Legendary Actress Angie Dickinson Discusses Her Career at TCM Film Fest
By Dr. Tom Snyder, Editor and Tess Farrand, Staff Writer
In the heart of Hollywood each year, Turner Classic Movies (TCM) hosts its annual film festival. 2019 marked the 10th anniversary of the festival and the 25th anniversary of TCM as a whole. Movieguide® had the pleasure of attending the weekend’s events in early April which included an impressive lineup of movies, panels and events that showcase classic actors and movies from the Golden Age of Hollywood.
Kicking off the festival at the Roosevelt Hotel, TCM hosts Ben Mankiewicz, Alicia Malone, Dave Karger, and other affiliated TCM names greeted the press and avid classic movie lovers for a brief overview of the weekend. Major highlights included Billy Crystal’s Hand and Footprint Ceremony at the TCL Theater, screenings of GONE WITH THE WIND, SLEEPLESS IN SEATTLE and IT HAPPENED ONE NIGHT.
Movieguide® also got a chance to see and hear Angie Dickinson, the star of hit movies RIO BRAVO and POINT BLANK and the iconic 1970s series POLICE WOMAN. Dickinson discussed her career and shared fun facts that fans might not know.
TCM host Ben Mankiewicz introduced Angie, one of the best actresses of her generation, noted for her performances in such movies as the aforementioned RIO BRAVO and THE SINS OF RACHEL CADE. The occasion for her recent visit at the TCM Fest was a screening of THE KILLERS, a violent low-budget 1964 movie directed by Don Siegel, where she distinguished herself among such heavyweights as Lee Marvin, John Cassavetes and Ronald Reagan, in his last movie.
She said Siegel “was just a doll, an absolute doll” to work with on THE KILLERS, even though, “We all thought we were in a B movie. We all knew we were on a low budget.”
The movie ran one time on American television before being given a theatrical release in Europe. Since then, it’s gained a cult following, partly because of the cast and also because of the movie’s striking, violent second half.
Regarding Cassavetes, who burst on the cinema screens with his groundbreaking 1958 independent movie SHADOWS, Dickinson said, “He was a great actor. He was intense and quiet. I don’t think he liked what we were doing. It was not his style [of filmmaking].”
She said Lee Marvin was one of the most minimalist, and greatest, actors she ever worked with in her career. She said during the filming, Ronald Reagan was carrying a large briefcase of papers that he was studying for his successful 1966 campaign for California governor.
Fifty-five years after its release, THE KILLERS is just as striking today as it was when it was made. It’s a dark film noir where all the bad guys get their comeuppance. The last scene stays with the viewer after the curtain goes up. The performances are just as striking, with Lee Marvin in one of his most iconic roles. And, it’s the only movie where Ronald Reagan plays a bad guy.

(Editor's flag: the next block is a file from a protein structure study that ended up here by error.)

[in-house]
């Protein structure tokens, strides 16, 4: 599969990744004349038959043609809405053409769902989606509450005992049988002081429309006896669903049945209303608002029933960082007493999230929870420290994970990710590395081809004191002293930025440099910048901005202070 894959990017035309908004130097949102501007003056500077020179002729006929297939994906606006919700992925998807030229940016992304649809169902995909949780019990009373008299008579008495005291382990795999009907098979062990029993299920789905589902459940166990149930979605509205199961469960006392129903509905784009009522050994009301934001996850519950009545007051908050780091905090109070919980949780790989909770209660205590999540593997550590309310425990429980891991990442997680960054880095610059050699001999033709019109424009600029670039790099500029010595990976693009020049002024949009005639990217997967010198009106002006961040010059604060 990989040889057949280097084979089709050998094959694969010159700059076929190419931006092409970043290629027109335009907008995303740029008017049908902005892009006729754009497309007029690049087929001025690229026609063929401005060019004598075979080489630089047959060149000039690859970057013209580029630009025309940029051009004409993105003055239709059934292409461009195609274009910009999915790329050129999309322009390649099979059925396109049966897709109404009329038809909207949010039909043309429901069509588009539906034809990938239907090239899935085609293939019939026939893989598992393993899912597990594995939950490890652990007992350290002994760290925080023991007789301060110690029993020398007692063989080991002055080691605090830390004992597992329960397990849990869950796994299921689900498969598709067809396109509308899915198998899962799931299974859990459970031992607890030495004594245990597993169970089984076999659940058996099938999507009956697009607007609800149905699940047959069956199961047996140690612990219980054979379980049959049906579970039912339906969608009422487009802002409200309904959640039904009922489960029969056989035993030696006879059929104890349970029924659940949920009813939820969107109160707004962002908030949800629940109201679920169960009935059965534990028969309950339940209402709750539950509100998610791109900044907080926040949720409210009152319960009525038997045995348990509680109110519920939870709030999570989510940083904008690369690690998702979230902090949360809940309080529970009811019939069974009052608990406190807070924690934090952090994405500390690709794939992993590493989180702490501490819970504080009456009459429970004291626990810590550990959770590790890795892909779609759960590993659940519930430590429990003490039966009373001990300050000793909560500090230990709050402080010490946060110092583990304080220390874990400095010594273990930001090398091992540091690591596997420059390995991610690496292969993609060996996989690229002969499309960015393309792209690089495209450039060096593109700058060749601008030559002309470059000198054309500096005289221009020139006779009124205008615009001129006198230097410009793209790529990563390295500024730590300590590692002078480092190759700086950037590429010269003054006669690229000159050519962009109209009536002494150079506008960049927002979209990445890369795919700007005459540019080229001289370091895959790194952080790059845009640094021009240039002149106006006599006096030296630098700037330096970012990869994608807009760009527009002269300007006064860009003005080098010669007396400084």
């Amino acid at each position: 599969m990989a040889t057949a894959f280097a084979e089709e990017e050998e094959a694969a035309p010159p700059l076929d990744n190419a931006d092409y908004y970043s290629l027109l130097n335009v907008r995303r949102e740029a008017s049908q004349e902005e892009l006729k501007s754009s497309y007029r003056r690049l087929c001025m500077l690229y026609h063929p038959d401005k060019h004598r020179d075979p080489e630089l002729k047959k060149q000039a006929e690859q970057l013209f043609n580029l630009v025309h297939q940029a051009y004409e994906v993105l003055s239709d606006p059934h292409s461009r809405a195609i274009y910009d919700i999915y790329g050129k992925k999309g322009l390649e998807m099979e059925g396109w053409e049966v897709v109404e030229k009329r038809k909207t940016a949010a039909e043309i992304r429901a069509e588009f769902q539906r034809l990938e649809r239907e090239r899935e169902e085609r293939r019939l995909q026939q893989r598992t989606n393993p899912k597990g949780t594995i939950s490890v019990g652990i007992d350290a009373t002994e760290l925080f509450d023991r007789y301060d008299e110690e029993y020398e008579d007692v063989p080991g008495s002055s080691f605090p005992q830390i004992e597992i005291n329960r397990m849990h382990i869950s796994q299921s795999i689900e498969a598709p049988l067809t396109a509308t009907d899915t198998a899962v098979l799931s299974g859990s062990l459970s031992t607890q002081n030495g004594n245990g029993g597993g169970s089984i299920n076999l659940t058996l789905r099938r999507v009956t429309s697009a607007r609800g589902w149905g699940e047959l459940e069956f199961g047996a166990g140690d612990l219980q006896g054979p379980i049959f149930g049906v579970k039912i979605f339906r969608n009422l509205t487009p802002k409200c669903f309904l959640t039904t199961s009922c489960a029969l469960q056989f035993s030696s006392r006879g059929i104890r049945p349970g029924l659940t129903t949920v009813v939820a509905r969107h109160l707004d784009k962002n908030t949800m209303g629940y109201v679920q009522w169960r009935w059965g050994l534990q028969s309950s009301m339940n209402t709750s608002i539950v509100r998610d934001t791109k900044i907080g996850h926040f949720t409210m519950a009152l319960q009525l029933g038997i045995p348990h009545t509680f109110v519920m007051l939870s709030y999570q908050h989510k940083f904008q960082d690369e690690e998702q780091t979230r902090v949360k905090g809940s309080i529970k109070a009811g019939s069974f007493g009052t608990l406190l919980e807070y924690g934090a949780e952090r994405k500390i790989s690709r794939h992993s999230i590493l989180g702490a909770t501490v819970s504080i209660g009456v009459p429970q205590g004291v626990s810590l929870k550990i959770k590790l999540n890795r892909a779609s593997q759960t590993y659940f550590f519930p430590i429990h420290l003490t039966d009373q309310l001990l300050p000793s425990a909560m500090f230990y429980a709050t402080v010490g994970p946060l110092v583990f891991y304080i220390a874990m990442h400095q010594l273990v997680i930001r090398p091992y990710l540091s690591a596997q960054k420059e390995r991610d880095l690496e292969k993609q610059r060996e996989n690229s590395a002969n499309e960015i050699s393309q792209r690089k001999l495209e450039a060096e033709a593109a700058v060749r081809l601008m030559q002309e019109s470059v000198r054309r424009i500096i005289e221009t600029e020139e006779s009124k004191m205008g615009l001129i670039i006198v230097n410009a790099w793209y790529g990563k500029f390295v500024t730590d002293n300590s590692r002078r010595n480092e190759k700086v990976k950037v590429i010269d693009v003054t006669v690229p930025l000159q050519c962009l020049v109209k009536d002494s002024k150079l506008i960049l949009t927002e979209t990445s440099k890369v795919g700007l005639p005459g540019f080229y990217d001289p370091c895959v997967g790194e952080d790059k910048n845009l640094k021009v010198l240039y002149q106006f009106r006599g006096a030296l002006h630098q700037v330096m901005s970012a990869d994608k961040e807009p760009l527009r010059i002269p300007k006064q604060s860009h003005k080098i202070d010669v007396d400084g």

Far more inspiring and uplifting than THE KILLERS was the screening Movieguide® attended, one of Humphrey Bogart’s best and funniest movies, ALL THROUGH THE NIGHT, from 1942.
In it, Bogart plays Gloves Donahue, a dapper, big shot Broadway gambler who investigates the murder of a German baker who makes Donahue’s favorite cheesecake. The trail leads to a young German singer, Leda, who performs at his rival’s nightclub and gambling establishment. His talk with Leda is interrupted by her piano player, Pepi (played by Peter Lorre), who takes her to a back room, where Pepi shoots the rival’s partner and spirits Leda away in a taxi. Gloves stumbles upon the dead man and accidentally leaves one of his gloves near the body. Gloves uses his connections to chase down the taxi, then learns that the police think he murdered the dead man.
So, now, Gloves must find out what’s really going on to clear his name. The trail eventually leads to a Nazi spy ring that’s planning to bomb an American destroyer in New York harbor. The question is, can Gloves trust Leda?
ALL THROUGH THE NIGHT is hilarious, exciting and very patriotic. Filmed right after Bogart’s career-making roles in HIGH SIERRA and THE MALTESE FALCON, Bogart once again shows how, like many other popular Hollywood stars of yesteryear, he displayed such confidence on the big screen, one of his most appealing traits. ALL THROUGH THE NIGHT is also a great comedy, and Bogart is assisted by such phenomenal, talented comic actors as Phil Silvers, Jackie Gleason, Frank McHugh, and William Demarest. Along with the other two movies mentioned, ALL THROUGH THE NIGHT turns out to be a trial run for Bogart’s next movie, the beloved classic CASABLANCA. Peter Lorre co-stars in both movies. Also, Conrad Veidt, who played the murderer in the seminal 1919 German horror movie THE CABINET OF DR. CALIGARI, plays the Nazi villain in both CASABLANCA and ALL THROUGH THE NIGHT.
Ultimately, ALL THROUGH THE NIGHT is a great family movie for older children and adults. If you want to introduce Humphrey Bogart to the young folks in your family, this is definitely the movie to watch first.
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